(SHIRAZ, Iran) -- Two American hikers being held in Iran have now been behind bars for 444 days, matching the milestone set by the U.S. Embassy hostage crisis in 1981.
From Nov. 4, 1979 to Jan. 20, 1981, armed Iranian students held 52 Americans hostage after seizing the U.S. Embassy in Tehran. On Monday, hikers Josh Fattal's and Shane Bauer's imprisonment at Tehran’s Evin prison matched that same time span. They were arrested along the Iran-Iraq border in August of last year.
Fattal’s brother, Alex, said it’s a milestone the hikers and their families never wanted, or expected, to reach, but it’s now clear they will add to it. Iranian officials tell ABC News they will face trial for spying.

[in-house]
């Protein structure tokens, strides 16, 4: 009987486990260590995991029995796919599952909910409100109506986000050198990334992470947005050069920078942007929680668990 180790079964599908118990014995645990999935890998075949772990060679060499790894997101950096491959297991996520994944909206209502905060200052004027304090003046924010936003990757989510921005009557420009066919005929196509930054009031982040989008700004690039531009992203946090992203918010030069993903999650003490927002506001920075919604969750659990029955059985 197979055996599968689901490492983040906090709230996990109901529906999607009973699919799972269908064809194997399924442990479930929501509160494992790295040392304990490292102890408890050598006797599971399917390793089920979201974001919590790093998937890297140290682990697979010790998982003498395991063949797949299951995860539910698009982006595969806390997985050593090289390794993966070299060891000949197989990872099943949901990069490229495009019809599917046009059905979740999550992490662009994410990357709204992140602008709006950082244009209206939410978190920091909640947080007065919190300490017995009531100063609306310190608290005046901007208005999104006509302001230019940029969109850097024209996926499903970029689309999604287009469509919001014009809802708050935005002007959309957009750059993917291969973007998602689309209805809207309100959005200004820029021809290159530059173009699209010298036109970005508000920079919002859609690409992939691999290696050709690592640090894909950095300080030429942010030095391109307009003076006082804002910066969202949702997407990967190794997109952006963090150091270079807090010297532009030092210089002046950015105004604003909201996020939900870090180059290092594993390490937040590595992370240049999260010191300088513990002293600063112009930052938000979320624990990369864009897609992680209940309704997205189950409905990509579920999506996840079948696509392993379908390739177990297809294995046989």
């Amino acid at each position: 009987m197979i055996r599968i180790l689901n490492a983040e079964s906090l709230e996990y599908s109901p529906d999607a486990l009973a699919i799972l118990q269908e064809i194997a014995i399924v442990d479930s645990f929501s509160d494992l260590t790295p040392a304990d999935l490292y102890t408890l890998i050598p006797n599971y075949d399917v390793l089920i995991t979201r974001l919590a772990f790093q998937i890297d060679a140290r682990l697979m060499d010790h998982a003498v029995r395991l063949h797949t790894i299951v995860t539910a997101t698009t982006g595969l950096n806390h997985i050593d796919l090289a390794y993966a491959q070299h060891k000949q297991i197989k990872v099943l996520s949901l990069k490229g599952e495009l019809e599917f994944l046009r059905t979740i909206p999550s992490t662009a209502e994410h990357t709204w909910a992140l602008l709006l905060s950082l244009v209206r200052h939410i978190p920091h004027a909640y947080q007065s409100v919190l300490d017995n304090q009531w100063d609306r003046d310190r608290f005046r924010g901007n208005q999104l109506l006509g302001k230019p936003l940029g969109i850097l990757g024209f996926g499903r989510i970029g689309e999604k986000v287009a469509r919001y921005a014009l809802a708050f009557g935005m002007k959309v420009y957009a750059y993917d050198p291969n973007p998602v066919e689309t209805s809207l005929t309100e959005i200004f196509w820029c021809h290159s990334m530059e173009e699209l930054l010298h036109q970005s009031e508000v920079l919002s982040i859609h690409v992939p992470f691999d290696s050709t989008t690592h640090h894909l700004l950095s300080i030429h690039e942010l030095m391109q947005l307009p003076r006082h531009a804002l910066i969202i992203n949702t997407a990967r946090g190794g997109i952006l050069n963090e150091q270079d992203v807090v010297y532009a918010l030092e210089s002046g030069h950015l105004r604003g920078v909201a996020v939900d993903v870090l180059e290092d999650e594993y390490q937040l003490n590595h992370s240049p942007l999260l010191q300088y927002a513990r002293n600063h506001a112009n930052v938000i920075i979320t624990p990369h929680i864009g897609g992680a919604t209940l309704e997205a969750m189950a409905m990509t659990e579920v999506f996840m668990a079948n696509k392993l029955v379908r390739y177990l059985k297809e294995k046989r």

The hikers’ continued detention stands in contrast to the relief for Iranian-American businessman Reza Taghavi, who was released from Evin on Saturday after two and a half years behind bars.
"We welcome the release of Reza Taghavi. His punishment did not fit the alleged 'crime,'” spokesman PJ Crowley told ABC News. “The hikers are in the very same situation. Having crossed over an unmarked border, they have certainly spent enough time in custody. If the Iranian government believes in justice, they should be released."
Held in the same prison as the hikers, Taghavi was arrested in May 2008, accused of passing $200 to a anti-regime terrorist group, called ‘Tondar’. Taghavi maintained, and the Iranian authorities eventually agreed, that he did so unwittingly, carrying what he thought was a gift to someone in need in Tehran.
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